Studies show that the family dog is most likely to bite a child

Christine Arhant from the Institute of Animal Husbandry and Animal Protection at Vetmeduni Vienna studied bite incidents involving the family dog. What they found is quite interesting and makes a lot of sense.

Many bite incidents occurred while the parent or an adult was watching the child interact with the family dog. The researchers found that children love to pet their dogs, crawl after them and hug them. However, the dog may not want the constant attention that children give them. Dogs need quiet time away from children and often parents do not give the dog this option. Part of the problem is that adults trust the family dog and while they would not let their child interact with a strange dog, they allow them to harass the family dog to the point where the dog may not be able to take it any longer.

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The dog may snap or bite the child in an attempt to increase distance between them and the child. It is not necessarily an aggressive act but is the dog’s way of correcting the child. Unfortunately, a bite is a bite to authorities.

Parents must learn to recognize when their dog has had enough and separate the dog from the child. The dog must have a safe area where they can sleep and eat without being forced to interact with the child.

In multiple child households, each child may want to interact with the dog and each child may not spend a lot of time with the dog, but collectively it could be too much for the dog.

According to the researchers, “If the dog feels harassed by the child or restricted in its freedom, it will communicate this through body language. Clear signs include body tension, growling, frequent licking of the snout and yawning. Small children have difficulties interpreting this behaviour. Even a growling dog or one baring its teeth is often described by children as smiling.”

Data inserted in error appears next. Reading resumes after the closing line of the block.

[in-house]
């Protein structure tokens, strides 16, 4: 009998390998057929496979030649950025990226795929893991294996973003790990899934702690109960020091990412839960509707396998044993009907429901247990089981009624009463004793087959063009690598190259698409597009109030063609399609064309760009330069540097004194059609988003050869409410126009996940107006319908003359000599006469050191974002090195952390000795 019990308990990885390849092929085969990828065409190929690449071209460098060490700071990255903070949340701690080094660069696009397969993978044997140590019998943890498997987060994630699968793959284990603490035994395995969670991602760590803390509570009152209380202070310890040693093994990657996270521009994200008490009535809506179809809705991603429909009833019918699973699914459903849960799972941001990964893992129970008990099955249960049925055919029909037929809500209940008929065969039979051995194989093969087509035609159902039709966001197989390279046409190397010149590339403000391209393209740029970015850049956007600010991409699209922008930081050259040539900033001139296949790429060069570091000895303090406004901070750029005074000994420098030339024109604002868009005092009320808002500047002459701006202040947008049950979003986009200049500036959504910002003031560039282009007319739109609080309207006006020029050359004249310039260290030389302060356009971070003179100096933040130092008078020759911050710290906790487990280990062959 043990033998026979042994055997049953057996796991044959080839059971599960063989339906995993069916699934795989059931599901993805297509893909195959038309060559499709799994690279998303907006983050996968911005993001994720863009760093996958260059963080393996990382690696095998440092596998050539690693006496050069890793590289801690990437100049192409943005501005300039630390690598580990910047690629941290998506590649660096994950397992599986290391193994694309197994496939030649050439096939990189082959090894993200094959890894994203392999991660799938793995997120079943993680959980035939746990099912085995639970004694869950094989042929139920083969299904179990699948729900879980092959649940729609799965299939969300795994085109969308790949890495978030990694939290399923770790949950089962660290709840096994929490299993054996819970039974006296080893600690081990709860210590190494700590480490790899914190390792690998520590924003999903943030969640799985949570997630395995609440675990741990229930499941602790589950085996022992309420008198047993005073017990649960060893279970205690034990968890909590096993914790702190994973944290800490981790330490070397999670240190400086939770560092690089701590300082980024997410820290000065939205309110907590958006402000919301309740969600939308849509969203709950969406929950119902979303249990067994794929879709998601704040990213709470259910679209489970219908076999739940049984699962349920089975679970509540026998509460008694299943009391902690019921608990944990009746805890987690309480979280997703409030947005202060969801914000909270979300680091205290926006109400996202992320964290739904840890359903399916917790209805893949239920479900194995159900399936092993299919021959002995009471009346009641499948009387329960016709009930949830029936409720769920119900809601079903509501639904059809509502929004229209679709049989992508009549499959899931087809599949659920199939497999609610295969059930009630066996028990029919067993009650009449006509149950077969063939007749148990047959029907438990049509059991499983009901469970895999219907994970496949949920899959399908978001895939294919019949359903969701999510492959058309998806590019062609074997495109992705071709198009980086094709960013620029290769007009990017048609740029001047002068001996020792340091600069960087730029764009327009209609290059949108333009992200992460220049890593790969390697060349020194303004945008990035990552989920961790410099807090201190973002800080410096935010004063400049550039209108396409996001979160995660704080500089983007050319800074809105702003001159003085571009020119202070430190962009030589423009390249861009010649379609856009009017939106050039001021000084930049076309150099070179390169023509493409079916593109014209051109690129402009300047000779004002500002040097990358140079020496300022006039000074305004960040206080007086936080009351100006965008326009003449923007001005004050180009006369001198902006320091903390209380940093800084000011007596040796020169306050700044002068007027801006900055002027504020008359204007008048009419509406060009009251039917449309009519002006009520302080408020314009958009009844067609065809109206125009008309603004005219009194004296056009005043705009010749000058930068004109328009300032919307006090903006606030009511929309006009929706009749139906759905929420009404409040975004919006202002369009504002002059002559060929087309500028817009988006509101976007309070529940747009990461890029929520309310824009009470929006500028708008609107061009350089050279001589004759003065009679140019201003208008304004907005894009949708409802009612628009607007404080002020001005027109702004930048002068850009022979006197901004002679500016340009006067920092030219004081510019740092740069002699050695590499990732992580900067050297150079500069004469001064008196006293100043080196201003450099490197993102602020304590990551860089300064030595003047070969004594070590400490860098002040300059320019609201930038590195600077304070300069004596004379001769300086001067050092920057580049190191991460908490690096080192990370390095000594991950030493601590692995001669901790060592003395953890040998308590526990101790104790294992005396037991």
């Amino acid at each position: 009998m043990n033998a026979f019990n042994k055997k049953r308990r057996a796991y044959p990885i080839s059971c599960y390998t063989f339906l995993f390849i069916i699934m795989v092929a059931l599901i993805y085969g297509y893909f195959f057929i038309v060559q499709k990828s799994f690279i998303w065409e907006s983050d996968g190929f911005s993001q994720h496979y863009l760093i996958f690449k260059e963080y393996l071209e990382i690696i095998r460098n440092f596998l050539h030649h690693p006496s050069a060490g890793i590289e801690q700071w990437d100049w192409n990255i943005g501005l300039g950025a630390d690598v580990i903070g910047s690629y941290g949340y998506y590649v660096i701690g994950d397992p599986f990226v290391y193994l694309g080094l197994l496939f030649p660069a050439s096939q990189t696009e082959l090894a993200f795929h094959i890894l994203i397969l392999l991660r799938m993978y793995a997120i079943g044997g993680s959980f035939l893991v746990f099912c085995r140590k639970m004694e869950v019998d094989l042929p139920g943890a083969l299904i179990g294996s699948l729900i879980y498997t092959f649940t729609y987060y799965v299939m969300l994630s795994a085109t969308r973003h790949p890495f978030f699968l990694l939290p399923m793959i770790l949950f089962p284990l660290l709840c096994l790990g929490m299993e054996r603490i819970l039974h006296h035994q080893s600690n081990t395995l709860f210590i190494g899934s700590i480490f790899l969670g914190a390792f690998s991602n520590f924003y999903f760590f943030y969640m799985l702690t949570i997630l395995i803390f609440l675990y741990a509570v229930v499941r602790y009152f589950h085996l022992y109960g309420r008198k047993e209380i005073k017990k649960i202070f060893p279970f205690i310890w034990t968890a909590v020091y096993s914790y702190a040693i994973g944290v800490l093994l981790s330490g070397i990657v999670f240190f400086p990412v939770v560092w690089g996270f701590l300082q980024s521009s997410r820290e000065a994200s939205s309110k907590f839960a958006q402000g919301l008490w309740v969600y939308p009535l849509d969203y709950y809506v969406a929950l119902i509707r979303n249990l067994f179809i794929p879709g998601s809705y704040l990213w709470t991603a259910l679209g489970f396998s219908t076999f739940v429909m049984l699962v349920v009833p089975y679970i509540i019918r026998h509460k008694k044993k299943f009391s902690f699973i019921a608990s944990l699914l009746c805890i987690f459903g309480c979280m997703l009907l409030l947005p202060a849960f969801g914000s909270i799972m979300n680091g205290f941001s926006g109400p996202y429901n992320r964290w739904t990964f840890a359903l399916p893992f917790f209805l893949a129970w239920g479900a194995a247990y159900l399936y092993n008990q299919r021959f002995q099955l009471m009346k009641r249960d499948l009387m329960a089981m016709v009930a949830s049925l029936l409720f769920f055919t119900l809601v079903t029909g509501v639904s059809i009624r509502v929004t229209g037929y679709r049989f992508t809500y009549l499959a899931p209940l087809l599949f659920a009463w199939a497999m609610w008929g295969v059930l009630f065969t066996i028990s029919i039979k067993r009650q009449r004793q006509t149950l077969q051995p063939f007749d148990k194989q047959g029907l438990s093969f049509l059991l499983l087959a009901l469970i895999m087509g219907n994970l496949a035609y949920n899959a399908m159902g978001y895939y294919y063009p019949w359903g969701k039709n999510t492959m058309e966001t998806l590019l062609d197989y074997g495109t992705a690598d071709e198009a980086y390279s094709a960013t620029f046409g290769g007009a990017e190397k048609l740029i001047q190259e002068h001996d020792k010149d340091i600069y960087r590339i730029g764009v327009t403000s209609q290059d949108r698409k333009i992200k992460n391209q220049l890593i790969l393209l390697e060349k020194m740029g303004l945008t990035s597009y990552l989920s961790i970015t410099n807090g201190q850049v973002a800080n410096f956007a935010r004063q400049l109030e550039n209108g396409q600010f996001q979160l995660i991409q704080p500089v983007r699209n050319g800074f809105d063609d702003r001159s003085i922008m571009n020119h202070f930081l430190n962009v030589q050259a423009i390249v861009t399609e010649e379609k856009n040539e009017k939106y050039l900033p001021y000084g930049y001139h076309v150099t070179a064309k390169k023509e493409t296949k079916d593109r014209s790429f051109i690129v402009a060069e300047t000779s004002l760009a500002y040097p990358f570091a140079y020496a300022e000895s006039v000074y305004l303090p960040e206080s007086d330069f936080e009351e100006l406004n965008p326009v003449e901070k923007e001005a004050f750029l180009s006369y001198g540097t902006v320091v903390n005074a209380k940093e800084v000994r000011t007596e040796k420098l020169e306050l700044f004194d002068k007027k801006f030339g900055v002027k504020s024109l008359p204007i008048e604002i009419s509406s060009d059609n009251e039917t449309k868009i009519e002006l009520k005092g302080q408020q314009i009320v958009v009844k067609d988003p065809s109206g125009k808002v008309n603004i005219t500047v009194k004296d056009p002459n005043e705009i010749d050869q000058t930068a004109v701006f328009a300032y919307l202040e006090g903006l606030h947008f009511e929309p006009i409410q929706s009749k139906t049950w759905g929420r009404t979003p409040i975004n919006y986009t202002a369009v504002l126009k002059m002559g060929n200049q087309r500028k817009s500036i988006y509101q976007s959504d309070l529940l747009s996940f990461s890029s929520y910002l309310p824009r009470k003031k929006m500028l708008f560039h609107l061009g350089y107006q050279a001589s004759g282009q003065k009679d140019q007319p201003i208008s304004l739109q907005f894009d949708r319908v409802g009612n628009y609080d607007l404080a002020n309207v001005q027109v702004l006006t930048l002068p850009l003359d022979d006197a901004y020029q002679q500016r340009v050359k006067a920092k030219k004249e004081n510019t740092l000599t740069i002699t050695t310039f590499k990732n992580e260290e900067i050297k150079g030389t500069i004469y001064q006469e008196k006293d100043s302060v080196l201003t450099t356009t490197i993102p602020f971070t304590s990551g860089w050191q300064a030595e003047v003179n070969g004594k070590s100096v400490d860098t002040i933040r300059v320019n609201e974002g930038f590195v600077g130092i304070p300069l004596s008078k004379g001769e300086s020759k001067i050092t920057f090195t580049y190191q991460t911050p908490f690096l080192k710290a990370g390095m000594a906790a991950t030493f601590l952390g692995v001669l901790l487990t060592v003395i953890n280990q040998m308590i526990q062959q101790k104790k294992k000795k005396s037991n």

It would benefit the family as well as the dog if parents learned how to read canine body language. There are two presentations that are available that the family can watch to learn about canine body language. They are:

“What is My Dog Saying?” by Carol E. Byrnes, at Diamonds in the Ruff at www.diamondsintheruff.com  This is a power point presentation.  You can also get an excellent video, “The Language of Dogs” by Sara Kalnajs, at www.bluedogtraining.com

When a dog, especially a pet dog bites a child, it is often a traumatic event for the entire family. In some cases, it could mean that they will get rid of the dog which will upset the family as much or more than the bite.

This can be avoided by understanding the needs of the dog and learn to read the dog’s body language which is the only way a dog can quietly tell you what he feels.

The study showed that 50% of the parents surveyed did not supervise their child/dog interactions and allowed the child to have free access to the dog.

Young children should always be supervised while interacting with the family dog. This is the only way to teach a child how to appropriately interact with a dog. This will keep both the child and the dog safe.

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Dogs Can Understand Vocabulary and the Intonation of Human Speech

The world was amazed by the accomplishments of Chaser the Border Collie. Chaser can identify 1022 toys by their name and retrieve them by category.

She also knows common nouns such as house, ball, and tree. What is more amazing is that she can learn new words by inferential reasoning by exclusion.

This means she can pick out an object that she has not been taught the name of by eliminating all the objects she knows.  She also understands sentences with multiple elements and has learned by imitation.